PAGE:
NEW DELHI, Jan. 19 (UPI) -- The top priest of the Sikh religion has issued a directive forbidding same-sex marriages among the Sikhs, a move that has stirred a hornet's nest in lands as far as in Canada, where the Liberal government is about to introduce a bill in the parliament next month.
Joginder Singh Vedanti, the chief of Akal Takht, the highest spiritual and temporal seat of the Sikhs, has said in the edict that same sex marriages have no place in Sikhism. The directive was issued on the eve of Canadian Prime Minister Paul Martin's ongoing visit to India.
Canada is home to the largest Sikh population outside India. At least six lawmakers in Canadian parliament are Sikhs, and they may be caught between religion and politics when it comes to voting on the bill.
Vedanti's directive bars Sikh priests all over the world from solemnizing same-sex marriages in gurudwaras, or Sikh places of worship.
The religious edict, which is binding on the Sikhs, reads that the rising trend of same-sex marriages in Western countries was a matter of concern to the Sikh religion. The moves of certain countries to give legal recognition to such unions has already initiated a worldwide debate.
The top priest said the Sikh code of conduct did not allow same-sex marriages, saying, "Same-sex marriage originates from a sick mind."
"The trend needs to be curbed," he said.
Canadian Prime Minister Paul Martin, who is visiting India, has called off his visit to Amritsar, home to Golden Temple, the holiest of Sikh shrine. His predecessor, Jean Chretien, had visited the Golden Temple to pay his obeisance a few days before he relinquished the office.
While former premier of British Columbia and Canada's Federal Health Minister Ujjal Dosanjh, who was to accompany Martin to Amritsar, said that the Canadian government was committed to allowing same-sex marriages, Gurmant Grewal, three-time member of Canadian Parliament, held that in 1998 the House of Commons had said that the traditional definition of marriage, meaning that it was between a man and a woman, should be retained.
The six Sikh Members of Parliament have taken different stands on the issue, The Tribune daily reported. While four Sikh lawmakers are Liberals, two are Conservatives. The directive calls upon the Sikhs worldwide not to support political parties or governments that support gay marriages.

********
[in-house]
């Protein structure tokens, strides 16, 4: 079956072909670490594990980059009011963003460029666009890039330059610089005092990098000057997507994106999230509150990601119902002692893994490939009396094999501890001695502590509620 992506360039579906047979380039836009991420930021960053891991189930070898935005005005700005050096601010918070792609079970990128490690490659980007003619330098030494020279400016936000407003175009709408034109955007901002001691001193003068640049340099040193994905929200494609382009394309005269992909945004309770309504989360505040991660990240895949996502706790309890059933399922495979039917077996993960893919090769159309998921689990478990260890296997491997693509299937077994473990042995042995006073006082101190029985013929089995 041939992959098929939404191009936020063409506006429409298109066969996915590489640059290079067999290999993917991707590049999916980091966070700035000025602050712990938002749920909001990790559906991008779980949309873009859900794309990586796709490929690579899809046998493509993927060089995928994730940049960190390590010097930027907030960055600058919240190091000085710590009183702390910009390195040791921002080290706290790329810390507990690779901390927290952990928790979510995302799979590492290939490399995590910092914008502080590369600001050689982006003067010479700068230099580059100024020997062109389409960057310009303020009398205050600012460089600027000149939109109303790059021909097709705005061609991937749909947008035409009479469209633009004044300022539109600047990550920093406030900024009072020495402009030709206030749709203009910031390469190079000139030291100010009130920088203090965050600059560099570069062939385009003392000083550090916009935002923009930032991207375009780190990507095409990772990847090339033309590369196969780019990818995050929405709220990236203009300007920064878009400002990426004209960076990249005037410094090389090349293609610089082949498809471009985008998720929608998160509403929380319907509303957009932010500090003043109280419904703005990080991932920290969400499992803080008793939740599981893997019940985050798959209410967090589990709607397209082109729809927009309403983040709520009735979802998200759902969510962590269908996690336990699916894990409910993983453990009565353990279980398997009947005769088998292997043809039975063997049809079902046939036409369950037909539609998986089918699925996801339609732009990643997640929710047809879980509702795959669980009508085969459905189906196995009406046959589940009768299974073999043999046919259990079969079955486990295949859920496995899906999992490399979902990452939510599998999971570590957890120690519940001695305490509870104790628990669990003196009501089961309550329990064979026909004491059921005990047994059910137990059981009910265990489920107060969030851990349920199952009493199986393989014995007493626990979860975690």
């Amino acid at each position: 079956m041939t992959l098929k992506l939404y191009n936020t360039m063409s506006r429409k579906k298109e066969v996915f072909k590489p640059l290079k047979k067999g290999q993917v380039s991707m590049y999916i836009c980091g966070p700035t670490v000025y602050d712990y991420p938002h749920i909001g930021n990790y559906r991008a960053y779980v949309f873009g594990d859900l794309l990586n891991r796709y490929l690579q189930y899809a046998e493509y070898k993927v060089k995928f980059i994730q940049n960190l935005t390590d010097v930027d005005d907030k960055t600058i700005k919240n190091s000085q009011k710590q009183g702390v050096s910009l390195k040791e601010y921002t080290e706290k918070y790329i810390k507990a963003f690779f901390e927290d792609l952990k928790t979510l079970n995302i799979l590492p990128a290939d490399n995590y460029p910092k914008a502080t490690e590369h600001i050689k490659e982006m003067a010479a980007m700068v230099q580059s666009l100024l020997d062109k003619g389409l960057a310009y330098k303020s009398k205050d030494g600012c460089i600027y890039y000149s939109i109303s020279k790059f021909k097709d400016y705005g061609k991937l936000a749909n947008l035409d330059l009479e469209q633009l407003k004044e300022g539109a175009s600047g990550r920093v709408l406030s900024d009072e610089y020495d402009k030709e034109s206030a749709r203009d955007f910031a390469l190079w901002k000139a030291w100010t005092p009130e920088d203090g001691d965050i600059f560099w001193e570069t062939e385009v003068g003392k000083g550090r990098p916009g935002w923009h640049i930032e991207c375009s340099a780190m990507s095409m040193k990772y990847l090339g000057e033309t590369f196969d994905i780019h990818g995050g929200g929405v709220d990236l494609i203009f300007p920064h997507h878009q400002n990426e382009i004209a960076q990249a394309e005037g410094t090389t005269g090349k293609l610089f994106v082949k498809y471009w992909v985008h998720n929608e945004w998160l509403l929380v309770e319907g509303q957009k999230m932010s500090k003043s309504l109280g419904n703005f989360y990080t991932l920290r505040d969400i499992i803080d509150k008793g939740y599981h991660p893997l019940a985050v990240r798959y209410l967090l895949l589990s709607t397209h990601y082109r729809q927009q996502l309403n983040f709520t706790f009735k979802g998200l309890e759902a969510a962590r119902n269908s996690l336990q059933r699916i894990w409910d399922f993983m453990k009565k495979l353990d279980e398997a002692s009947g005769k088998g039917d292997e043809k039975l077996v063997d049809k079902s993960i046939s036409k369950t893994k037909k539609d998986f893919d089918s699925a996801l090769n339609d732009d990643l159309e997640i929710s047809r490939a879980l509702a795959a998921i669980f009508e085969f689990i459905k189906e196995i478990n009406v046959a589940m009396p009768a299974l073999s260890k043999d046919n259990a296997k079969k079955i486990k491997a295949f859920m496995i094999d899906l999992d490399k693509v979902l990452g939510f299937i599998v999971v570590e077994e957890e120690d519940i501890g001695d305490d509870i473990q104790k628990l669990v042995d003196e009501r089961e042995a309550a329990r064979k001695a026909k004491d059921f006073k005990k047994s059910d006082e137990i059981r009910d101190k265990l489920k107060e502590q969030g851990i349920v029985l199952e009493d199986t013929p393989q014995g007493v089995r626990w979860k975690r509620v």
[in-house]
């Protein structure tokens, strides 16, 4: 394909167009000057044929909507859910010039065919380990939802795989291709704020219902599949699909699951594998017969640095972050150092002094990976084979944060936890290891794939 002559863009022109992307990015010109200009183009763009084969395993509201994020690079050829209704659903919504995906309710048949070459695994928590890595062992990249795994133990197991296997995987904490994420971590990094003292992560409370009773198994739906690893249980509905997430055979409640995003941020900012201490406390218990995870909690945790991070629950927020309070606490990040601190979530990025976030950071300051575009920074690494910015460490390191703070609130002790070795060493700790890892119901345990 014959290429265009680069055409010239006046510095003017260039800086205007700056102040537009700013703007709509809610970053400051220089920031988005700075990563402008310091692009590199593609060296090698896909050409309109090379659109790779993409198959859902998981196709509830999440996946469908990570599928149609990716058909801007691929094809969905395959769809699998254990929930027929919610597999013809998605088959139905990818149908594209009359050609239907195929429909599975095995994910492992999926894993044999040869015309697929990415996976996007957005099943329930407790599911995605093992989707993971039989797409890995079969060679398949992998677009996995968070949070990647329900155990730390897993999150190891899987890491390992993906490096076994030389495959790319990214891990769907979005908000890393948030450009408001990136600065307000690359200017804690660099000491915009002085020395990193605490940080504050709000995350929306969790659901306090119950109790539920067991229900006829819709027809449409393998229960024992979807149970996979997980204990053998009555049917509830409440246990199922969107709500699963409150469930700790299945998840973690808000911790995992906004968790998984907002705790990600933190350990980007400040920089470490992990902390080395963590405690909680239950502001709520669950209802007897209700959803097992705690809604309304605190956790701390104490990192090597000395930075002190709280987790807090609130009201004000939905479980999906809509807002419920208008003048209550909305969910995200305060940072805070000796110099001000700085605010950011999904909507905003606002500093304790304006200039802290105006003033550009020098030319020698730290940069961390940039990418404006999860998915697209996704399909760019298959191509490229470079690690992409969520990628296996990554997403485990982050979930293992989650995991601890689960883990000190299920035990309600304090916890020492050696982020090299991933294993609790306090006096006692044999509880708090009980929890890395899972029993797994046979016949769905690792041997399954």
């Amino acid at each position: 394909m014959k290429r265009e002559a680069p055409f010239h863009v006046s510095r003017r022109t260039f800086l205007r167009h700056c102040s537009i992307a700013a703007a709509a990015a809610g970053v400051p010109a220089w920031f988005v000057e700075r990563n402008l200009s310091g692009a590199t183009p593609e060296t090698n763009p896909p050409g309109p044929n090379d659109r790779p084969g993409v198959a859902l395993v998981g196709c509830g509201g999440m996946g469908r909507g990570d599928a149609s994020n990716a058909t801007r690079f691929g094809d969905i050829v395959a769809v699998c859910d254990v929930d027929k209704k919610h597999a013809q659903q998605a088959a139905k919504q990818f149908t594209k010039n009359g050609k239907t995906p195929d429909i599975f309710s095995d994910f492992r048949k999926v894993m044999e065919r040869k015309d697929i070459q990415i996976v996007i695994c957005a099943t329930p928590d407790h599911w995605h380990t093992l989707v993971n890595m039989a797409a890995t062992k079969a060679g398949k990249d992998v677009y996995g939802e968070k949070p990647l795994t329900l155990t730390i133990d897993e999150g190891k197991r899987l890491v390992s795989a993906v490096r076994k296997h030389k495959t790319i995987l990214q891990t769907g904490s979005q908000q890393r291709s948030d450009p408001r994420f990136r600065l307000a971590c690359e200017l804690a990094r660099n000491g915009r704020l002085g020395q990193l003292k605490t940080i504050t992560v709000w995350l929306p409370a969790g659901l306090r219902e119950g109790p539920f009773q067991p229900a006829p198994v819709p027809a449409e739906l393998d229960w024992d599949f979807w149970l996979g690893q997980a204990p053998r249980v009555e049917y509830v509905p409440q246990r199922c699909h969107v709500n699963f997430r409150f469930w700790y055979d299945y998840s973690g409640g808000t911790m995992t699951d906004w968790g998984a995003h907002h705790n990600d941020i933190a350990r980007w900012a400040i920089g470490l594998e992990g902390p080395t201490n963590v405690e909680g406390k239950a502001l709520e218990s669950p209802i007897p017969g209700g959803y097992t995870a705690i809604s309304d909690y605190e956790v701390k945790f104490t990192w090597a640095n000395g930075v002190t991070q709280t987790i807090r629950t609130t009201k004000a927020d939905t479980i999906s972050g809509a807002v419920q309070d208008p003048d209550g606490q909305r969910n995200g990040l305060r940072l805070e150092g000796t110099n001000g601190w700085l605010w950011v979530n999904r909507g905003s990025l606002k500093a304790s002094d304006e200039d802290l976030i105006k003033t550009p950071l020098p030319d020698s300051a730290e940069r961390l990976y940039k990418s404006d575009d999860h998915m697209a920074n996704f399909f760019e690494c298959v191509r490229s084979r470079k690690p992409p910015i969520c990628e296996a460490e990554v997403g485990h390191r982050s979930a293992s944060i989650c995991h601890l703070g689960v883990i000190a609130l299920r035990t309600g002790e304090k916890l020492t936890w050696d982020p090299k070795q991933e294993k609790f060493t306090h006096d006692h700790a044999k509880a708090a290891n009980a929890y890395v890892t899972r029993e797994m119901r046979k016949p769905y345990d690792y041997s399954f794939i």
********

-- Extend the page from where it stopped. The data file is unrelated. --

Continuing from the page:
Martin told reporters in New Delhi Tuesday: "This is a question of civil marriage, not of religious marriage.
"I would point out that we are a country of ethnic and religious minorities,'' Martin said, adding "And the purpose of the Charter of Rights is to protect minorities, to protect them against the oppression of the majority.''
Indian Premier Manmohan Singh, himself a Sikh, said that same-sex legislation "would not have, I think, wide appreciation" in India.
Canadian media reports suggested that Martin's itinerary was changed, dropping the scheduled Amritsar visit, to make time for last weekend's stopovers in tsunami-stricken regions of Thailand and Sri Lanka.
Dosanjh said that he believed the edict would not influence the political views of Canadian Sikhs. "I mean, Prime Minister Martin and (former) Prime Minister Chretien both were Catholics. The Vatican (stand against same-sex marriage) didn't have an impact on them. And therefore no other religious institution would have an impact on anybody else."
Gurbax Singh Malhi, a Bramalea, Ontario, Liberal MP, said he would vote against his government's bill, which is likely to be introduced in February.
"I believe in religion. That is why I'm against same sex-marriage," Malhi told CTV News.
"Traditionally . . . everybody works under the guidelines of the Golden Temple," Malhi added. "For the Sikhs, (Vedanti) is next to God. So I think whatever he says, the people have to follow the rules and regulations of the traditions.''
But Brampton, Ontario, MP Ruby Dhalla said while the Sikh high priest is equivalent to the pope, she's not in Parliament to "impose my religious views or my faith on anybody."
Sikhism is considered to be the youngest organized religion in the world, and there are nearly 20 million Sikhs all over the world, but primarily in India's northern state of Punjab. Sikhism has had 10 gurus in its history. However, today it recognizes no human guru but only the "perpetual Guru" - the Holy Book called Guru Granth Sahib.
Sikhs strictly oppose the discrimination of women, which has been rampant in traditional Indian culture -- for example, the burning of widows (sati) and female infanticide.
All male Sikhs have the middle or last name of Singh, meaning lion. It is a name they adopt during the initiation rite comparable to Christian baptism but celebrated at an age when they are old enough to understand their religious obligations.
Sikh men wear a pointed turban covering the long hair and they also sport a beard. Sikhs are just 2 percent of India's one billion people but are considered an influential minority. Marriage is an integral institution of the religion, and Sikh clergy are allowed to marry and have a family.